This book came to my attention through the narrator’s Facebook page, R.C. Bray. Needless to say, I had to listen to it for the sheer fact that he was selected as the book’s narrator.
This book left me with several moments of questioning my own reality, reflecting on my own thoughts surrounding the very nature of our existence, and wondering about how we define our own reality. What started out as a space-based post-apocalyptic story quickly delved into areas that have fascinated me for quite some time, immortality and simulation theory. Mr. Robinson wrote a book that dragged me in and kept me hooked throughout the duration of the story.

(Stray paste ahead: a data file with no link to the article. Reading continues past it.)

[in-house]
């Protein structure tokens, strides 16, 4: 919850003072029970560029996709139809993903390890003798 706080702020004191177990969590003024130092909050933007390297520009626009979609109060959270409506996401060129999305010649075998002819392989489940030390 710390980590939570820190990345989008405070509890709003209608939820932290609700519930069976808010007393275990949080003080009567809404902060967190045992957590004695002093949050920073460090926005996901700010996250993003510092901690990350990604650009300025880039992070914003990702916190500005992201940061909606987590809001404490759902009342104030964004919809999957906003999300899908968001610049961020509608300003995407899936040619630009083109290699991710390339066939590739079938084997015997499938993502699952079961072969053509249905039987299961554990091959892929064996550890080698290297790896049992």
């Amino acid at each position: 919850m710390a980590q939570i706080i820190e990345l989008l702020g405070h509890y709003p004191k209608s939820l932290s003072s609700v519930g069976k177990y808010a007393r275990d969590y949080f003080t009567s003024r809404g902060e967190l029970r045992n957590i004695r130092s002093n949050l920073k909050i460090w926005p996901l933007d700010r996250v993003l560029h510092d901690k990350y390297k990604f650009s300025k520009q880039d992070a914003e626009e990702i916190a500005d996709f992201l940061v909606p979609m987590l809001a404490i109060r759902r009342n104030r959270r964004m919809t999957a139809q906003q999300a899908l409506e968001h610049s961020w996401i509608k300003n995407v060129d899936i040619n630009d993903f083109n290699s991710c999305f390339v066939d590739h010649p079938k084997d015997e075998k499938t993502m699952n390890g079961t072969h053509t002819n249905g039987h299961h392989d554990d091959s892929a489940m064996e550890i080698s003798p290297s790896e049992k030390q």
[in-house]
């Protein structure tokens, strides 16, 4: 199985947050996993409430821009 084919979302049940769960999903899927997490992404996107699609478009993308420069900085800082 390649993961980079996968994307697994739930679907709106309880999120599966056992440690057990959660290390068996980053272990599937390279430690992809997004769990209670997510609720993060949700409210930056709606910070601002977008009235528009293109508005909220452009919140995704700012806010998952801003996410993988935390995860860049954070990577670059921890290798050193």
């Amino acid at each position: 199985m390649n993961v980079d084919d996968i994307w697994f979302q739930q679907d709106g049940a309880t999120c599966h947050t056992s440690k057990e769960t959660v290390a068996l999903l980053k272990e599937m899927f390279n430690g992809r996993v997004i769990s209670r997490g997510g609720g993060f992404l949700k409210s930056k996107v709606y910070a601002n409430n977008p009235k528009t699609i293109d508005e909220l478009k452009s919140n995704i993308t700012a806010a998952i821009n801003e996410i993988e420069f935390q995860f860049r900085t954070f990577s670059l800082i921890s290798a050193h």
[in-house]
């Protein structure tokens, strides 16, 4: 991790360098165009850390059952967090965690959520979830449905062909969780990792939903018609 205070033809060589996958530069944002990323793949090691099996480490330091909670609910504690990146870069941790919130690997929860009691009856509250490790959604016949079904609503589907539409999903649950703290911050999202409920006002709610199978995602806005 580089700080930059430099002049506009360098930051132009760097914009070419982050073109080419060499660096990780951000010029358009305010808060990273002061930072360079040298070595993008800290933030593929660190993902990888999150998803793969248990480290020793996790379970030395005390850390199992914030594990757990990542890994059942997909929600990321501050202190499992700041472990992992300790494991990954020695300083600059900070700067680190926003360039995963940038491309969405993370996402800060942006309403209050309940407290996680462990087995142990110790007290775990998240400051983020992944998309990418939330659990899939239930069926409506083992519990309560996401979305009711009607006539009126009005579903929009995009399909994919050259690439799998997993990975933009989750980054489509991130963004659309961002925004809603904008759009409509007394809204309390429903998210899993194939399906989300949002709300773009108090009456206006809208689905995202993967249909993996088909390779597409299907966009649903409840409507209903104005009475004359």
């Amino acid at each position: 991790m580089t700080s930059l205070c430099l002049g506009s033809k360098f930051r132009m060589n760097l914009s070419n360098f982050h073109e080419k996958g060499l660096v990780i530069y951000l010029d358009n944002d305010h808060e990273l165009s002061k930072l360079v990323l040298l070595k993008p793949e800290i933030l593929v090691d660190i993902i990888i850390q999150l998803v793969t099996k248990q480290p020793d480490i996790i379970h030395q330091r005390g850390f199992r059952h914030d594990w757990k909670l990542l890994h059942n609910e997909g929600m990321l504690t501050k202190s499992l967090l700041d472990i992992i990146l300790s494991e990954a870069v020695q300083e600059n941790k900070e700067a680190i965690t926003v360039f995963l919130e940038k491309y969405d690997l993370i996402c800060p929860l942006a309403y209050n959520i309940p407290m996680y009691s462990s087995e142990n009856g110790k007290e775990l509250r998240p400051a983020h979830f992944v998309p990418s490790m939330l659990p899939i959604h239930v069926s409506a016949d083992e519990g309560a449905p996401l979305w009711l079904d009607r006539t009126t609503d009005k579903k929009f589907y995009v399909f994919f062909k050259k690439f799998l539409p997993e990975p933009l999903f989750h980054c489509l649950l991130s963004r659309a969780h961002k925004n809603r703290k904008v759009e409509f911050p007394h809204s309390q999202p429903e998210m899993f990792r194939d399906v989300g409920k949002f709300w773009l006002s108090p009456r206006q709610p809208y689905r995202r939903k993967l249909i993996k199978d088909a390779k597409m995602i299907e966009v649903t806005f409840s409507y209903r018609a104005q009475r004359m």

I was immediately drawn to Will and his plights as he struggled with what to do given his new-found situation. I mean, what does a person do when they find out they are unable to die through traditional means? We quickly watched Will develop throughout the story, along with GAL, as Doubty McKnowitall/FB was thrust into some very unique situations.
I will say that I had the ending figured out about an hour prior to it arriving, but that still did not detract from any of the story/encounters. The plot was very well developed and the characters were relatable. I even found myself emotional at various points such as when the situation with Will’s brother (Steven) came up along with Will’s revelation later in the story.
The real impact of the story hit me around chapter 35 and highlights the nature of the title for my review. Again, the primary theory discussed in this book is one that has fascinated me all of my life.
R.C. Bray, per the norm, did a wonderful job with the narration. I could not imagine a better selection for this story.